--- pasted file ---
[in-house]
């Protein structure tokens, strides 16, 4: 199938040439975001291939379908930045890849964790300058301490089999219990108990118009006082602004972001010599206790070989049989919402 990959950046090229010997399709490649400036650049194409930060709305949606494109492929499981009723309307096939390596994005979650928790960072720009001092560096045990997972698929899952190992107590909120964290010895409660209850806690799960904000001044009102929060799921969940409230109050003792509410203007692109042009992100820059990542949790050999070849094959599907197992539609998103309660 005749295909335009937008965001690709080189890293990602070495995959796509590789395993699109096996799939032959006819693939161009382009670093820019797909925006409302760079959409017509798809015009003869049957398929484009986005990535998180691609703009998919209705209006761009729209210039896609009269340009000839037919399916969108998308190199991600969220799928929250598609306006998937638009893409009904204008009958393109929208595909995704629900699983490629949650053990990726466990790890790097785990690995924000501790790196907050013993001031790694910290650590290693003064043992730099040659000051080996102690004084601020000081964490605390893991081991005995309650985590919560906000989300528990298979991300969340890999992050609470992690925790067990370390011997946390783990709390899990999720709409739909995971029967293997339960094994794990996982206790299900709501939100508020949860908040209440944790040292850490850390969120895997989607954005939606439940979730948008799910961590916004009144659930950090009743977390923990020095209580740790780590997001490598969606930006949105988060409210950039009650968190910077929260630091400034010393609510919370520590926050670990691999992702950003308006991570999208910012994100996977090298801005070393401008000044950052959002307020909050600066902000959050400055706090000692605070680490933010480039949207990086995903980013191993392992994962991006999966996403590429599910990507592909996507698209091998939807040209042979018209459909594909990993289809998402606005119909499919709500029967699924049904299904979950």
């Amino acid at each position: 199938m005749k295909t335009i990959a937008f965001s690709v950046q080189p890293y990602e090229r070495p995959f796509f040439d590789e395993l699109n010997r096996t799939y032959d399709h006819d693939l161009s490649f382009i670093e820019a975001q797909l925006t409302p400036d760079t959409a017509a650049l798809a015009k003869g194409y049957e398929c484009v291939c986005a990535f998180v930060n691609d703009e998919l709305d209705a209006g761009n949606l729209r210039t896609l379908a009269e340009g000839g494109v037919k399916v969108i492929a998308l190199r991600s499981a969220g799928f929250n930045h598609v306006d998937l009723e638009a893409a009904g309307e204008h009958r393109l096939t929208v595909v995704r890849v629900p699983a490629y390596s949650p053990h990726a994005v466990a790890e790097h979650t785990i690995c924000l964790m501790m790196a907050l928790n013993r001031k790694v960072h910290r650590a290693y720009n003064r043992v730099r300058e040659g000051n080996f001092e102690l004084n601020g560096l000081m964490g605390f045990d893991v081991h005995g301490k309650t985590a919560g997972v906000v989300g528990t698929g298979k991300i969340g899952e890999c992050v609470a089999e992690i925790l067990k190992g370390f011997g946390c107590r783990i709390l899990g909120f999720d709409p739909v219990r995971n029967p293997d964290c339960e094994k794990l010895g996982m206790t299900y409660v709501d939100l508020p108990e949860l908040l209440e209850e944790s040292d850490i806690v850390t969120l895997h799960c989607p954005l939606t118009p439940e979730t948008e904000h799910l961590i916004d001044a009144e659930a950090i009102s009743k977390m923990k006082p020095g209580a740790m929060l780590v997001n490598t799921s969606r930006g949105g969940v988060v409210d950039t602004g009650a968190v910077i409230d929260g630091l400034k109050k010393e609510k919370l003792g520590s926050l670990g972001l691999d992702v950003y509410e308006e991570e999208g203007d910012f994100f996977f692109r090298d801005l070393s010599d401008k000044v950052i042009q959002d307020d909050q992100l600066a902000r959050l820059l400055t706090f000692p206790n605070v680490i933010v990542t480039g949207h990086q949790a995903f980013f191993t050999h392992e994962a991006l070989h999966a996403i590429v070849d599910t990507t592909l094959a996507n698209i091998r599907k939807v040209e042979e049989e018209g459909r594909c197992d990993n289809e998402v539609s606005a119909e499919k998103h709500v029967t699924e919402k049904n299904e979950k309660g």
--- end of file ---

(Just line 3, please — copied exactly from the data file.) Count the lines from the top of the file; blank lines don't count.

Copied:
């Amino acid at each position: 199938m005749k295909t335009i990959a937008f965001s690709v950046q080189p890293y990602e090229r070495p995959f796509f040439d590789e395993l699109n010997r096996t799939y032959d399709h006819d693939l161009s490649f382009i670093e820019a975001q797909l925006t409302p400036d760079t959409a017509a650049l798809a015009k003869g194409y049957e398929c484009v291939c986005a990535f998180v930060n691609d703009e998919l709305d209705a209006g761009n949606l729209r210039t896609l379908a009269e340009g000839g494109v037919k399916v969108i492929a998308l190199r991600s499981a969220g799928f929250n930045h598609v306006d998937l009723e638009a893409a009904g309307e204008h009958r393109l096939t929208v595909v995704r890849v629900p699983a490629y390596s949650p053990h990726a994005v466990a790890e790097h979650t785990i690995c924000l964790m501790m790196a907050l928790n013993r001031k790694v960072h910290r650590a290693y720009n003064r043992v730099r300058e040659g000051n080996f001092e102690l004084n601020g560096l000081m964490g605390f045990d893991v081991h005995g301490k309650t985590a919560g997972v906000v989300g528990t698929g298979k991300i969340g899952e890999c992050v609470a089999e992690i925790l067990k190992g370390f011997g946390c107590r783990i709390l899990g909120f999720d709409p739909v219990r995971n029967p293997d964290c339960e094994k794990l010895g996982m206790t299900y409660v709501d939100l508020p108990e949860l908040l209440e209850e944790s040292d850490i806690v850390t969120l895997h799960c989607p954005l939606t118009p439940e979730t948008e904000h799910l961590i916004d001044a009144e659930a950090i009102s009743k977390m923990k006082p020095g209580a740790m929060l780590v997001n490598t799921s969606r930006g949105g969940v988060v409210d950039t602004g009650a968190v910077i409230d929260g630091l400034k109050k010393e609510k919370l003792g520590s926050l670990g972001l691999d992702v950003y509410e308006e991570e999208g203007d910012f994100f996977f692109r090298d801005l070393s010599d401008k000044v950052i042009q959002d307020d909050q992100l600066a902000r959050l820059l400055t706090f000692p206790n605070v680490i933010v990542t480039g949207h990086q949790a995903f980013f191993t050999h392992e994962a991006l070989h999966a996403i590429v070849d599910t990507t592909l094959a996507n698209i091998r599907k939807v040209e042979e049989e018209g459909r594909c197992d990993n289809e998402v539609s606005a119909e499919k998103h709500v029967t699924e919402k049904n299904e979950k309660g």